Work-at-home measures have prompted new consumer habits and routines such as the rise of virtual work, virtual social and community gatherings on Google Meets and Zoom, and a renewed focus on health fitness, hygiene and telemedicine.
Facebook on Thursday, for example, said it would make a shift toward implementing a work-from-home workforce during the next decade, which will require additional tech resources such as cloud services.
Work-from-home status could completely change consumer behavior, with 66% of professionals participating in a survey from Bind saying they would consider relocating out of major cities.
BrightEdge analysts reviewed consumer behavior from March to Mid-May and presented it in a webinar.
Key industries include ecommerce, digital transformation, retail, education, entertainment, hospitality, healthcare, beauty, B2B, data centers and cloud computing.
Giving marketers a clear understanding of the change and the impact of COVID-19, BrightEdge organized industry insights into four sections based on the type. The categories include Rebounding, Accelerating, Stabilizing, and Recovering.
Consumers are having more emotional experiences with brands as they search for products and services. Safety, social distancing and avoiding contact are priorities, making online research important.
As behavior has changed, so have the journey and the marketing mix. Marketers need to rethink traditional marketing mixes and the role of digital in the role of product, price, digital and place or local.
All these changes have forced CMOs and marketers to evaluate the entire customer experience with their brands. Considerations for change should include recent data that BrightEdge has revealed.
In mid-May, BrightEdge saw Apparel, Baby and Maternity, Beauty, Restaurants and Cuisine, Data Center, and IT Network rebound. These areas initially saw a decline in interest, but have recovered fairly quickly. The data suggests this is where marketers need to focus on those categories that are winning.
Digital Marketing, Pet Adoption, and Garden and Patio are among the sectors that experienced increased interest from the start. Now there is an opportunity for marketers to continue that growth.
Collaboration, IT Security, Gaming, and Grocery are among the industries that saw a surge in search interest as the shutdown began.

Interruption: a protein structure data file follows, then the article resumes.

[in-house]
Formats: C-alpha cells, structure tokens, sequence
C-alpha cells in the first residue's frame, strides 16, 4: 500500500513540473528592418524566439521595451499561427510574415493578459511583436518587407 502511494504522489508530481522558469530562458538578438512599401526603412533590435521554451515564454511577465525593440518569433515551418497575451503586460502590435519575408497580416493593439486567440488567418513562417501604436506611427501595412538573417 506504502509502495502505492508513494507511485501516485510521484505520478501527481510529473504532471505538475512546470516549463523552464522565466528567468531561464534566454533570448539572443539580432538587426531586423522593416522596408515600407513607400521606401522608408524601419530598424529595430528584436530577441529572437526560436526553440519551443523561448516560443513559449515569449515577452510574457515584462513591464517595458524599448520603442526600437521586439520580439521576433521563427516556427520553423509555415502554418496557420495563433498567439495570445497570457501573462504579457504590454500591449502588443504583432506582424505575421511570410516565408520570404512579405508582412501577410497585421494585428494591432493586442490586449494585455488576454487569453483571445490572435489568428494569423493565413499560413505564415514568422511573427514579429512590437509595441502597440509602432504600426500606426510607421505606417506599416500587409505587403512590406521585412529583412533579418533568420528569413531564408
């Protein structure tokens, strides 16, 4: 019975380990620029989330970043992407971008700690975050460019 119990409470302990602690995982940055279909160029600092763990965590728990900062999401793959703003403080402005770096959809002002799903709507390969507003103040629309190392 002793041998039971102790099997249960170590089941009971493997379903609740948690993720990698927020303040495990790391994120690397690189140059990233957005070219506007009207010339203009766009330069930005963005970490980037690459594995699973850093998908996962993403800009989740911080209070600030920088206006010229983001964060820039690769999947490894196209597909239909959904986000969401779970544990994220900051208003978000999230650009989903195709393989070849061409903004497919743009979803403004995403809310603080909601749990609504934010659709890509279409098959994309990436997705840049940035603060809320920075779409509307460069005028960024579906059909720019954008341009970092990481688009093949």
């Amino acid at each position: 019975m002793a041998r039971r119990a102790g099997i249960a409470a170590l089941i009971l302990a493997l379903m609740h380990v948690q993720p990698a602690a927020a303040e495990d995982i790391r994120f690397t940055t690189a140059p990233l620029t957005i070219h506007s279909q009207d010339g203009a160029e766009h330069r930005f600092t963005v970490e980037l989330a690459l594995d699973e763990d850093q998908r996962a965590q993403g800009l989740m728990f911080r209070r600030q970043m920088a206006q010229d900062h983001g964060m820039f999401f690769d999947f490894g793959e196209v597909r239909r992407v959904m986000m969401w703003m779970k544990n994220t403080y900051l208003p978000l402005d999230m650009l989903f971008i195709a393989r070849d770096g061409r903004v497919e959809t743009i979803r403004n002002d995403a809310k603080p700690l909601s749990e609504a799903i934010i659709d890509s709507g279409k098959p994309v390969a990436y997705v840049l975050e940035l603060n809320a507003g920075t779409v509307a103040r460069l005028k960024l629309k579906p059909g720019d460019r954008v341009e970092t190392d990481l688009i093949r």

Now BrightEdge sees some pullback, but search volume remains higher than prior to COVID-19. These are opportunities to double down on that strength and retain consumer interest.
Concerts, Hotels, Things to Do, and Wealth Management were hit hard by the shutdown, with thousands of events and conferences canceled. Now, however, these sectors are in the early stages of trying to renter in the Recovery phase. Despite falling demand, companies need to think about transformational strategies to help in their recovery.
Similar to consumers, companies must adjust operations. Some will rethink their entire business model as conditions continue to change.
Advertising and marketing investments will fluctuate — making it vital to reprioritize, protect the brand, find efficiencies, and build on viable opportunities as they come up.
Interestingly, in mid-March, newly remote workers searched for solutions to help them work from home as the lockdown took effect. This is when related searches peaked, with more than 50,000 searches daily to determine how to remain productive.
Searches for video conferencing surged more than most other areas. In late March, more than 3 million searches per day were related to video conferencing.
Queries for toilet paper drove the most dramatic spike in search volume among health and hygiene products at the beginning of the lockdown. Peppermint oil and fish oil saw increased interest due to folklore around their COVID-fighting capabilities being shared online.